Chapter EIGHT: Demand the Brand
In last week’s entry of the Diary of an Intern series, you met our fourth and final intern, “Mojive.” Now it’s time to delve back into a more “businessy” discussion and talk about brand standards.
Since starting my internship I’ve learned many lessons: how much stamina it takes to adjust to an 8-hour work day, administrative tasks are vitally important to the success of a company, what type of character it takes to do sales well and how much goes into building the foundation of a new business plan.
I’ve also learned this: BRANDING AND LOGOS ARE NOT THE SAME THING, SO FOR GOODNESS SAKE, DON’T INTERCHANGE THEM EVER EVER EVER.
If you’re looking for me to apologize over my monopolizing of caps lock, don’t hold your breath! The importance of branding has been pounded into my head and I’m now going to share my newly found wisdom with you…
You see, logos are only 1/1,000,000,000,000,000th of what the concept of branding entails. When you look at a McDonalds logo, do those golden arches ever change shape? What about the color or hue of the red and gold? We’re so accustomed to seeing the same, consistently formatted logos, sounds, phrases, themes, messages, etc. that we’d instinctively catch mistakes if and when they appear.
Trust me, my marketing manager tested this with us. She showed us logos in the wrong color, and we noticed!
Big business? Small business? The same holds true for both! Your visual identity helps build brand recognition and recall.
I was given brand standards the first day I started here, but I’ll admit I didn’t pay much attention to them. My carelessness (misunderstanding, rather) toward following the exact shade of red and the approved brand fonts led me to have a lot of projects returned to my plate.
This all seemed ridiculous to me. I thought, ‘there must be a loophole,’ but there isn’t. I’m learning to follow the brand rules – but there is more to this story. Branding isn’t just what color to use. Or how your logo looks. Or that you use a certain typeface.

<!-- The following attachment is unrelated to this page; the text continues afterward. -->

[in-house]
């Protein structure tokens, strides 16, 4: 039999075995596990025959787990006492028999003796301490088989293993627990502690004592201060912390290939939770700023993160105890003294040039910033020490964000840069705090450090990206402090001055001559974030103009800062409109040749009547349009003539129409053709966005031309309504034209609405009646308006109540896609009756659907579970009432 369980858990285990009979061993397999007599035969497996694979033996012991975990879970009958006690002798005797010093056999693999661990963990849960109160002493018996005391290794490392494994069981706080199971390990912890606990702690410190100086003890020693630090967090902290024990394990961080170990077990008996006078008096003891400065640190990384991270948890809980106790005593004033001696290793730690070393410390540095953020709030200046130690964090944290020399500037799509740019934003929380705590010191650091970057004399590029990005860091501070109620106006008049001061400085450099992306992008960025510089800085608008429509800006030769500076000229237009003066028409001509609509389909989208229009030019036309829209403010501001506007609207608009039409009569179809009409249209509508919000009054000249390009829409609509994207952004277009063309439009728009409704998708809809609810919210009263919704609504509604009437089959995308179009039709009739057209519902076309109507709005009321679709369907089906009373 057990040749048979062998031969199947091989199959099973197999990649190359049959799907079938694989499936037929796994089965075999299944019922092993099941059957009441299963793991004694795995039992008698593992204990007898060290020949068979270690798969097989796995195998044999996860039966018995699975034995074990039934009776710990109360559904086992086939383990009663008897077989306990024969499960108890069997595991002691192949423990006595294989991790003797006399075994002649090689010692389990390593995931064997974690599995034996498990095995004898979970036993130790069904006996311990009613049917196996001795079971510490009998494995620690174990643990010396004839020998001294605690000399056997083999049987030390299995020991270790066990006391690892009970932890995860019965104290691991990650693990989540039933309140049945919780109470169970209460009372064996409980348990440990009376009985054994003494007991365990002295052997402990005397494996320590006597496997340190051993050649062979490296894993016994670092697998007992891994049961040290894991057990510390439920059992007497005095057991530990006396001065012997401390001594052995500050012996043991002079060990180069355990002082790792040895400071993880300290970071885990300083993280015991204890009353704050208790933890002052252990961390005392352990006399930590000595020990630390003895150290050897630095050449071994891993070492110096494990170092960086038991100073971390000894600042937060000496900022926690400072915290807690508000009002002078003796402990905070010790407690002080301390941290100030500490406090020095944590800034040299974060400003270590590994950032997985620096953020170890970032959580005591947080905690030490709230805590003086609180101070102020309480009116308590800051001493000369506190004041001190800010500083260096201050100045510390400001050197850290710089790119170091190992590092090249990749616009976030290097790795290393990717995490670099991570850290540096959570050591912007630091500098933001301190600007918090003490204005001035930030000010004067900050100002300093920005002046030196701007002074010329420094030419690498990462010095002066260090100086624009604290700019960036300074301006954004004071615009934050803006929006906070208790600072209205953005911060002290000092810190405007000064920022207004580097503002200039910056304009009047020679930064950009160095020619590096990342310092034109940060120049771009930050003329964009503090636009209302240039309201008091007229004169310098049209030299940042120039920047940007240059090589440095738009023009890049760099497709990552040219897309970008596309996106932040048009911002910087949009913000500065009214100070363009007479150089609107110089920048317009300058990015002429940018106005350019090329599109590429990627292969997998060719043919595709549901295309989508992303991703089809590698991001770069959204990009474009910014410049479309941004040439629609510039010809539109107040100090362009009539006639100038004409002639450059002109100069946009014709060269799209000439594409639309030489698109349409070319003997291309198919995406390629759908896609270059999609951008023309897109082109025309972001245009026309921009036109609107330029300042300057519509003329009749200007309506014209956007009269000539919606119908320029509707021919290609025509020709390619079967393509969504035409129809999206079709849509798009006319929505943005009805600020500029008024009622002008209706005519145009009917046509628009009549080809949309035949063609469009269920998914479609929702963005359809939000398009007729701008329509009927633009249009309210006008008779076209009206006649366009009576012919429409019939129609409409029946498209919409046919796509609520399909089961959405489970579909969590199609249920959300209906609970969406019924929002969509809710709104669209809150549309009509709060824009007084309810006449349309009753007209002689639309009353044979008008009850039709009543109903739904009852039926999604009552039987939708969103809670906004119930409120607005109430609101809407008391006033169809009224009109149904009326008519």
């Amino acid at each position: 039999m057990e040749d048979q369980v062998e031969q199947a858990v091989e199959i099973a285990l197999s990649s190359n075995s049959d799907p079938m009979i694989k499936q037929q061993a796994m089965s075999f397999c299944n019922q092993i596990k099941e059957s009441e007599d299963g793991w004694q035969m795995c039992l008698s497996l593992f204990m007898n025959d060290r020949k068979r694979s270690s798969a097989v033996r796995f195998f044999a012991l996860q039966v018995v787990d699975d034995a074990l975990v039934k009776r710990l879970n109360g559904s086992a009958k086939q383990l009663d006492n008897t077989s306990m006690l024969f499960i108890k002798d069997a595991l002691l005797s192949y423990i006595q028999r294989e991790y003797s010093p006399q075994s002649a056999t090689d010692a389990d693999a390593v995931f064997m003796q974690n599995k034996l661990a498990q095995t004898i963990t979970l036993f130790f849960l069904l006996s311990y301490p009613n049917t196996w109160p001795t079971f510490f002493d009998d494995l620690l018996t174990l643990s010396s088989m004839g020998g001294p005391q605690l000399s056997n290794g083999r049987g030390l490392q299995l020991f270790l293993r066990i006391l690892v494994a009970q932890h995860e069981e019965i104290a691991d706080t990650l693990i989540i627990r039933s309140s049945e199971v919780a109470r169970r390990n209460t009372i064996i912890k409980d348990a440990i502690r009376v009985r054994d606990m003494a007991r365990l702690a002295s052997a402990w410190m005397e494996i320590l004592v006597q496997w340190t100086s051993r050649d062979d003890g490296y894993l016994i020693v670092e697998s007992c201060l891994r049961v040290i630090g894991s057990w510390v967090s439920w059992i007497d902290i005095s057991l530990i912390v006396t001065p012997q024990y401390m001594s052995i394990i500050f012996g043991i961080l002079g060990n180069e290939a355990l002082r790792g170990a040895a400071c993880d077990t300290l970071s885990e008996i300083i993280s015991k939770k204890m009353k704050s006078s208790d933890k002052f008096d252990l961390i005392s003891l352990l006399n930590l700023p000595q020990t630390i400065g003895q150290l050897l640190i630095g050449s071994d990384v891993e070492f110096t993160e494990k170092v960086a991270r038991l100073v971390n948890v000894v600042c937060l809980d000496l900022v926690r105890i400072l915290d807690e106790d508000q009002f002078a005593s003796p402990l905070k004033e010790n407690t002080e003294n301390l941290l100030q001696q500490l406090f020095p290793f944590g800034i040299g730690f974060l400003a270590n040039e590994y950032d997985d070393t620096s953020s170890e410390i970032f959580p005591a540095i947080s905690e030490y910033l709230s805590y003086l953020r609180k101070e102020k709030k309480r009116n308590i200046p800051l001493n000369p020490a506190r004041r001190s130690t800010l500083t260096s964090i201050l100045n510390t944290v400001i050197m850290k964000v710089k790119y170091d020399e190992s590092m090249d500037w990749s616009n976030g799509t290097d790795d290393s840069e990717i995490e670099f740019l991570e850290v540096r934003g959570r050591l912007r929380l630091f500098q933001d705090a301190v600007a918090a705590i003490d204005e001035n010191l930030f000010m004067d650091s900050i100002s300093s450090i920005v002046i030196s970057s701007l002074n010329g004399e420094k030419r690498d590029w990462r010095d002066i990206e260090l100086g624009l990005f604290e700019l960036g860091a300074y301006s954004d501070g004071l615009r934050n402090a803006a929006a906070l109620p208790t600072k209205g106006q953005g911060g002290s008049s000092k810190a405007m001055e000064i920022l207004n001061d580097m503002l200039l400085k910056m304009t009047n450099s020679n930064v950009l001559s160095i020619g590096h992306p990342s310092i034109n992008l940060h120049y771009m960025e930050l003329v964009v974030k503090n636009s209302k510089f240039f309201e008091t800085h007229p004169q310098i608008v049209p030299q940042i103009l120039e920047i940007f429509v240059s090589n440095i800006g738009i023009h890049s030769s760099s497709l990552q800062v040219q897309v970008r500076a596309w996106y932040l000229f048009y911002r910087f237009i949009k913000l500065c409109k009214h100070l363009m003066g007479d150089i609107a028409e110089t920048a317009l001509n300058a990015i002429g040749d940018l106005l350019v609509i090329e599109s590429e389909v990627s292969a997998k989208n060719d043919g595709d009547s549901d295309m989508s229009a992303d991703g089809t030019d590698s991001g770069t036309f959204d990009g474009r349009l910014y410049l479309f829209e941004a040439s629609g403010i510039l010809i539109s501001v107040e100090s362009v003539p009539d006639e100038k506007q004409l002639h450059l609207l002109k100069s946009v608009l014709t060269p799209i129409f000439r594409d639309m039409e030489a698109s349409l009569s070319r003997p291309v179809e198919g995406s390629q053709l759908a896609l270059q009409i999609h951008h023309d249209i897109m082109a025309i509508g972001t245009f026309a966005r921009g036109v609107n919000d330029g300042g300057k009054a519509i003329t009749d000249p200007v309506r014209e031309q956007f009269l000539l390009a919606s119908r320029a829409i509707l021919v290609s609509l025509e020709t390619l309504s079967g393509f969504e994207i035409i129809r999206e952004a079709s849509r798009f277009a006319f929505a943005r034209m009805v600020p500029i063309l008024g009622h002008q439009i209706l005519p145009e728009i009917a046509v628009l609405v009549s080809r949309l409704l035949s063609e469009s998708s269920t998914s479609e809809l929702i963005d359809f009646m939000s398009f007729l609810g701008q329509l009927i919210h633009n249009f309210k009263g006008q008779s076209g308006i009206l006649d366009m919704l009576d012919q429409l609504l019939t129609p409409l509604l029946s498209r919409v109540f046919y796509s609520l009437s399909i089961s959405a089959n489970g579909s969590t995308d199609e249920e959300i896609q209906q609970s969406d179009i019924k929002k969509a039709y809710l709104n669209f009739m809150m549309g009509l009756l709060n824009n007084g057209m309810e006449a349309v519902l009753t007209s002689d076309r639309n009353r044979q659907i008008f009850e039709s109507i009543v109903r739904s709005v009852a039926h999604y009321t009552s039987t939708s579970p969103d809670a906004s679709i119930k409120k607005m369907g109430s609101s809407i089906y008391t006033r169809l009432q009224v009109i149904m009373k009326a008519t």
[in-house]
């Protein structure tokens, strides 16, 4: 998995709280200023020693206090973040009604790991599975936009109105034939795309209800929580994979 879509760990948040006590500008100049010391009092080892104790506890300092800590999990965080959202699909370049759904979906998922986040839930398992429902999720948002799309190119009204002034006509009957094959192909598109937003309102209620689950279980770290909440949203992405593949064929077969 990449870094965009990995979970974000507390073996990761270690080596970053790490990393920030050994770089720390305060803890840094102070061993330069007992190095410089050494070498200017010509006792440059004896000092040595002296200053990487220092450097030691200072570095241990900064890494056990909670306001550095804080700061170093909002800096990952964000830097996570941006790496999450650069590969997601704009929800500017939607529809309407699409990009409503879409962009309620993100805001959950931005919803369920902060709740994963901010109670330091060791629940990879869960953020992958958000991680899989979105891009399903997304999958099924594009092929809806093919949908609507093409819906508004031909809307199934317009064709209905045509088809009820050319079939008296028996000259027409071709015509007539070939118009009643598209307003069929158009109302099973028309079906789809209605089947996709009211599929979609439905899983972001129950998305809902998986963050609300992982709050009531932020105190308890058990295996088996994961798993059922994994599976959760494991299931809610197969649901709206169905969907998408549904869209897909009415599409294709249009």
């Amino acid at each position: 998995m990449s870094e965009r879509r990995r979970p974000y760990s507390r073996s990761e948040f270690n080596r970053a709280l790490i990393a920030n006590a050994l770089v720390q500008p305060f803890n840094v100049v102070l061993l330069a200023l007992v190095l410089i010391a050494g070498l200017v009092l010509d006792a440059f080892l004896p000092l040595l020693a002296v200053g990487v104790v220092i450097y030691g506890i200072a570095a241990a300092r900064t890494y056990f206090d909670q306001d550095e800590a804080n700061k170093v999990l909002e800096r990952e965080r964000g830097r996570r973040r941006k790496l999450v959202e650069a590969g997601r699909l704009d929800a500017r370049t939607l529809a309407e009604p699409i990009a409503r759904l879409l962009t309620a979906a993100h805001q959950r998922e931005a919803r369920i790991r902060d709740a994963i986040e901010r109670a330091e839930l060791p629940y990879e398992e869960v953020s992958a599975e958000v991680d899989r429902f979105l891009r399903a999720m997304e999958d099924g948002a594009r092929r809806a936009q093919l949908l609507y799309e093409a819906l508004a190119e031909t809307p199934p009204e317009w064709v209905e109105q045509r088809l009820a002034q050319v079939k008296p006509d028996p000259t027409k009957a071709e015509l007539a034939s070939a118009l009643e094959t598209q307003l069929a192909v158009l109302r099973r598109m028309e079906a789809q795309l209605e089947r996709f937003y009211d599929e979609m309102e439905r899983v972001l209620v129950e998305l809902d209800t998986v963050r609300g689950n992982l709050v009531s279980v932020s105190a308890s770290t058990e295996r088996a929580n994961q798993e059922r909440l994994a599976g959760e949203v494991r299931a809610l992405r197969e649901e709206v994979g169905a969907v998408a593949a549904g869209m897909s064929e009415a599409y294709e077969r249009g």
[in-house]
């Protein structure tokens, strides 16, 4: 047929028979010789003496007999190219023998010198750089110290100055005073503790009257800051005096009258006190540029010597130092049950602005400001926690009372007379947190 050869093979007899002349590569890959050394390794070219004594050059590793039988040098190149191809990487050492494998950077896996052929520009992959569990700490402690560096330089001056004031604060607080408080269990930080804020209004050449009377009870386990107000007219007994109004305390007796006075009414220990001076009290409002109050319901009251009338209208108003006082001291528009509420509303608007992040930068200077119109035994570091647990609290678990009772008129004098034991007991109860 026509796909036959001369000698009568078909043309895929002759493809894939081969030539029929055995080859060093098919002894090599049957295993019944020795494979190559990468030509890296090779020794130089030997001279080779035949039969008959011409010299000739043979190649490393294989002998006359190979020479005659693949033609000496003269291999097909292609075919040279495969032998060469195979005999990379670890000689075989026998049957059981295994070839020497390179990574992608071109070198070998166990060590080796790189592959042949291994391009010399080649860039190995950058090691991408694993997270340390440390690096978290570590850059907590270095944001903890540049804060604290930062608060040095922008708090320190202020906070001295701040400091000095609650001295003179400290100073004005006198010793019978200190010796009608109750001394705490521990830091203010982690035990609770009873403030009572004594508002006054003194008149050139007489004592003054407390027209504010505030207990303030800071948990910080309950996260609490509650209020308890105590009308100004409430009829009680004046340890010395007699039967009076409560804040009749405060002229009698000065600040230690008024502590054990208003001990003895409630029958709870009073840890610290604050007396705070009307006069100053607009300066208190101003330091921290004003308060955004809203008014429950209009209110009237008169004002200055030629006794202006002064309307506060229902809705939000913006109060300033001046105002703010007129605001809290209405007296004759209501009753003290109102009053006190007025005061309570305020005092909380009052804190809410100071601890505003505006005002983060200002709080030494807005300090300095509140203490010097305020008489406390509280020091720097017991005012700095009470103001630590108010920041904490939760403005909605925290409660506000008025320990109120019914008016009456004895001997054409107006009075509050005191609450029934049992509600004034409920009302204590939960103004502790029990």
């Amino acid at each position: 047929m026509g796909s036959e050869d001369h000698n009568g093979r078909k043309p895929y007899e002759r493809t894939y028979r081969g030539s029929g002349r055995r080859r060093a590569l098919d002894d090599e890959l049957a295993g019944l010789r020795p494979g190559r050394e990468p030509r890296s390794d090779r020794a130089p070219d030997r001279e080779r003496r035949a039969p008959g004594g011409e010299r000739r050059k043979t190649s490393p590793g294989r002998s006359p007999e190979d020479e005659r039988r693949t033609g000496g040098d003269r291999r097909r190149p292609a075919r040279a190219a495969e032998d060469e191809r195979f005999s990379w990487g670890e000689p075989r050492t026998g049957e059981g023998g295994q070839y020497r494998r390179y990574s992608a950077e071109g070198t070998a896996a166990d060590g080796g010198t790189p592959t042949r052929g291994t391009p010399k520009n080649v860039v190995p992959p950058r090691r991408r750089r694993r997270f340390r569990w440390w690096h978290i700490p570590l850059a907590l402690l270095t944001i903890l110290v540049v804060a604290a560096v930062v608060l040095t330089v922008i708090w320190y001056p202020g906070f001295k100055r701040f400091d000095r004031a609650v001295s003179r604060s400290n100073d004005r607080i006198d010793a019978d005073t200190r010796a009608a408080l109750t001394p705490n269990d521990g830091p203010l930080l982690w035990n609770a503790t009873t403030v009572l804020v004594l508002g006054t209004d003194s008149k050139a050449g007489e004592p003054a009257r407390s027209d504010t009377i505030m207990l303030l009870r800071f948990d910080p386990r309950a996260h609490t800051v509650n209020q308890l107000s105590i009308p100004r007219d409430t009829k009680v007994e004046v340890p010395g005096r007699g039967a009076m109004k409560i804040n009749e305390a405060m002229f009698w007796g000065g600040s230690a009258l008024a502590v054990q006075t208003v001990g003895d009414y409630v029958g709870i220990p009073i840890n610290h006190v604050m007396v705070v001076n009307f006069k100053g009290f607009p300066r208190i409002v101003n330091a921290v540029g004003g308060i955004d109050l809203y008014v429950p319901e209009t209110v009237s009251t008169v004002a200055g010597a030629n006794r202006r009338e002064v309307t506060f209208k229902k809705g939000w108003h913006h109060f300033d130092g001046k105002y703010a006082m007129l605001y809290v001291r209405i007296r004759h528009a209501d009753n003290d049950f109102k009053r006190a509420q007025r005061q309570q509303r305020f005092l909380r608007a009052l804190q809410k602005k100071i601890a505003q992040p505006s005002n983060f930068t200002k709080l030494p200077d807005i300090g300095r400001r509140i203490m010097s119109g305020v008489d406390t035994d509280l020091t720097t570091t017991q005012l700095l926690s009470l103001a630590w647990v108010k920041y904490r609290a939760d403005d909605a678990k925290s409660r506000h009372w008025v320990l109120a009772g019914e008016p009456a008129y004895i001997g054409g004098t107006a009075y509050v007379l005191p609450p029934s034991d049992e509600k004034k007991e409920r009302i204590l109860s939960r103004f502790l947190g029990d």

Branding is about personality. If your company is young and bubbly or hip and colorful, become an ambassador to that style! Branding is about building perception – and about becoming consistently memorable. You want to have an emotional connection with your customers, and that means you have to develop an overall attitude that they’ll relate to. Everyone working for or with your brand help become your brand, so it’s important to have company-wide cohesion. You have to tailor your entire business approach toward what your brand exhibits in order to achieve maximum success.
Your brand is unique to you – it identifies you as distinct from all the other brands in the world.
I bet if I stripped all the logos off a McDonald’s commercial and a Wendy’s commercial, you’d still be able to tell the difference. The commercials would use a tone and a personality that you’d be able to identify as the correct advertiser.
The brand standards we follow help us build that identity; and good branding can build credibility, recognition and brand value.You have to be true to your brand at all times: when someone is watching what you’re doing and when no one is watching.
Thanks for following my journey as an intern! My time is winding down, but I’ll have a few more posts, so please come back next week!